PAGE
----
Vallas: Mayor Johnson’s 1st year delivers the mayhem he promised

Vallas: Mayor Johnson’s 1st year delivers the mayhem he promised

Mayor Brandon Johnson hits the one-year mark May 15, showing voters he is exactly who he said he was. That’s turning out to be bad for Chicago. Here’s how.

While public opinion polls have shown Mayor Brandon Johnson is the least popular incoming mayor, the progressive activists who elected him should be delighted: Johnson has turned out to be exactly who he said he was.

For everyone else, it’s a lesson in being careful what you wish for.

From policies on public safety, Chicago Public Schools, migrants and handling businesses, Johnson has followed through on what he said he would do.

Unfortunately, that’s come at the expense of making citywide problems worse, especially for poor Black communities Johnson claims to represent.

Here’s what Johnson did during his first year:

On crime 

Mayor Johnson has fully embraced “soft-on-crime” policies. Johnson said in 2020 that defunding the police is not “a slogan, it’s an actual real political goal.” He later defended looting as “an outbreak of incredible frustration and anguish” tied to “a failed racist system.” At a panel for a Police Free Future, Johnson said “part of it is removing ourselves away from this state-sponsored policing.”

Johnson has continued to openly excuse crime and violence since becoming mayor. He declared the teen takeovers in summer 2023 as just kids being “silly.” He criticized those who complained of youth mobs taking over city streets, saying, “We’re not talking about mob actions… to refer to children as baby Al Capones is not appropriate.”

His rhetoric has been matched by actions he’s taken to dismantle police officer strength. He eliminated 833 police vacancies in the budget, guaranteeing the city has almost 1,700 officers fewer than when Mayor Lori Lightfoot took office. This will make it difficult to improve police response times, as the percentage of “high priority” 911 calls not having a car available has grown to over 50% in 2023 from 19% in 2019. Meanwhile, arrests rates from non-fatal shootings have plummeted to less than 5%.

Chicago saw the highest number of violent crimes in six years last year. While murders were down 14% overall, the city still led the nation in murders, school age youth murders and mass shootings compared to other major cities. If Chicago were a state, it would be second only to California in mass shootings.

Yet despite the rise in violence, Johnson earlier this year canceled the ShotSpotter program that detects shots fired to appease soft-on-crime advocates who declared the program “racist.” He was later pressured to extend the contract through the Democratic National Convention this August.

While residents citywide are impacted by violent crime, the Black community suffers the most. Almost 80% of all murder victims were Black and Black women constituted 30% of all violent crime victims.

Still, Johnson has been reluctant to condemn the violence, almost excusing the violence by repeatedly blaming it on systemic racism. And there’s no sign of this trend changing.

On migrants 

Johnson continues to support Chicago’s sanctuary city policy that openly invites migrants, promising not to cooperate with the federal government on enforcing illegal migration while providing unprecedented handouts. This includes emergency shelter and housing; medical assessments and treatment; case management services; legal services; job-readiness support; benefits for victims of trafficking, torture and other serious crimes; enrollment in public schools; and protection from federal immigration authorities.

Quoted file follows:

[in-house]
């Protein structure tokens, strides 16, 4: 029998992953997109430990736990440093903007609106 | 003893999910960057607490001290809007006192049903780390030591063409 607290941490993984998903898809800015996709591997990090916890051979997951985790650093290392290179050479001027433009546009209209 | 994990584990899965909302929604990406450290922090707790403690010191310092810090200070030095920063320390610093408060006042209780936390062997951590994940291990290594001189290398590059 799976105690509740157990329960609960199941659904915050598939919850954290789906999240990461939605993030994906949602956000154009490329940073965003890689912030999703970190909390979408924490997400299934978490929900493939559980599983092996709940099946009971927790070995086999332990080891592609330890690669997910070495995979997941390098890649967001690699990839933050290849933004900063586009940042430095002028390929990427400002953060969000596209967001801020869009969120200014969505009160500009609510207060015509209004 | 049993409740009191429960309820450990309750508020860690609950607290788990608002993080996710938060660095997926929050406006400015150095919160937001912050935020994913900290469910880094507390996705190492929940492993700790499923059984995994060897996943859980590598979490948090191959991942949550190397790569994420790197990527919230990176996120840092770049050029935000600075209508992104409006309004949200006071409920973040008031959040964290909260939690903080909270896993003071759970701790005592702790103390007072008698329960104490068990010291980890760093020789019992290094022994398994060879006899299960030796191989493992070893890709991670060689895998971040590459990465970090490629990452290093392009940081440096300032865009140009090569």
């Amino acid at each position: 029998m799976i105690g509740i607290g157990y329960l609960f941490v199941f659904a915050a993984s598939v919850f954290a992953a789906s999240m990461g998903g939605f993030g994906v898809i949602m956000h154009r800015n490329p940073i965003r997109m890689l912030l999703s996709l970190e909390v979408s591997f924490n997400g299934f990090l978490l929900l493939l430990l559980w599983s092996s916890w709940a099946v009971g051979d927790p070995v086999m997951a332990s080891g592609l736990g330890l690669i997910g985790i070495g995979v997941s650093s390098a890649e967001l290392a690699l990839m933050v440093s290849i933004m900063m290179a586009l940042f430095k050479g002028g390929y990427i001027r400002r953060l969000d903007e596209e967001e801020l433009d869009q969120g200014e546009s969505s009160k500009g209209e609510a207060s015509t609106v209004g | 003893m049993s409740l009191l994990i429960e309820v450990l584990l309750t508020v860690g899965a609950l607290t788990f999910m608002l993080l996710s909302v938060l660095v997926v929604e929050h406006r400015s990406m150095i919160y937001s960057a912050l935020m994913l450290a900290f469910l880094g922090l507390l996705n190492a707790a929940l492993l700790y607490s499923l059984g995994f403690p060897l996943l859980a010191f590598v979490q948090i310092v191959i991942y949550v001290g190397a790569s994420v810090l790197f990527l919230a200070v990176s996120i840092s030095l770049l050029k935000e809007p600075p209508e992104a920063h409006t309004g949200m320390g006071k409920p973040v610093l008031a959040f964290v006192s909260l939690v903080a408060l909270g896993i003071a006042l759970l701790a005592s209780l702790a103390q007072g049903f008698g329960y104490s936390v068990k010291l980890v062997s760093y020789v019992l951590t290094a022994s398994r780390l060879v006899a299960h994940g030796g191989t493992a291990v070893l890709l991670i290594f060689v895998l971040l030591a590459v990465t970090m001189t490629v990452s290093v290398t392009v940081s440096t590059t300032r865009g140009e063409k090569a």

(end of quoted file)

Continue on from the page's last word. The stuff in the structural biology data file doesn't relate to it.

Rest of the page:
Johnson’s office continues to shift money to pay for these migrant services. Last month, he diverted $95 million in unspent federal COVID-19 funds to provide migrant housing without consultation or approval from aldermen. Then in May, he signed off on another $70 million for migrant care.

All told, the Johnson administration has committed nearly $400 million to migrant health and welfare so far while the state has provided over $800 million for housing and other services and almost $1 billion more for migrant health care.

In the absence of robust federal intervention, the city’s sanctuary city policies will continue to divert more money to migrant services. This has created outrage across the city’s Black and Latino communities, many of whom protest the city’s resources are being diverted away from their own struggling neighborhoods.

Recently, Cata Truss and neighbors from Chicago’s Austin community filed a lawsuit to block Amundsen Park from being used as a migrant shelter. Truss points out that migrants receive benefits Chicagoans have long clamored for, exposing the stark disparity in resource allocation between migrants and impoverished Chicago families.

But the mayor won’t take responsibility for his part in the migrant crisis in Chicago, instead choosing to blame the “white, racist” Texas Gov. Greg Abbot for the influx, claiming he intentionally targets Black mayors in Blue cities to bring them turmoil and disruption.

On education

Johnson staked out his vision for K-12 education long before he ran for mayor, declaring he was “against the structure” of education and decrying homework, standardized tests, school accountability and selective-enrollment schools.

His first step in enacting that vision took shape when the CPS school board issued a resolution calling for a “transition away from privatization” in Chicago’s public schools, threatening CPS’ public charter schools – which serve over 54,000 students, over 98% of whom are Black and Latino – and selective enrollment schools – which serve over 12,000 students, over 70% minority.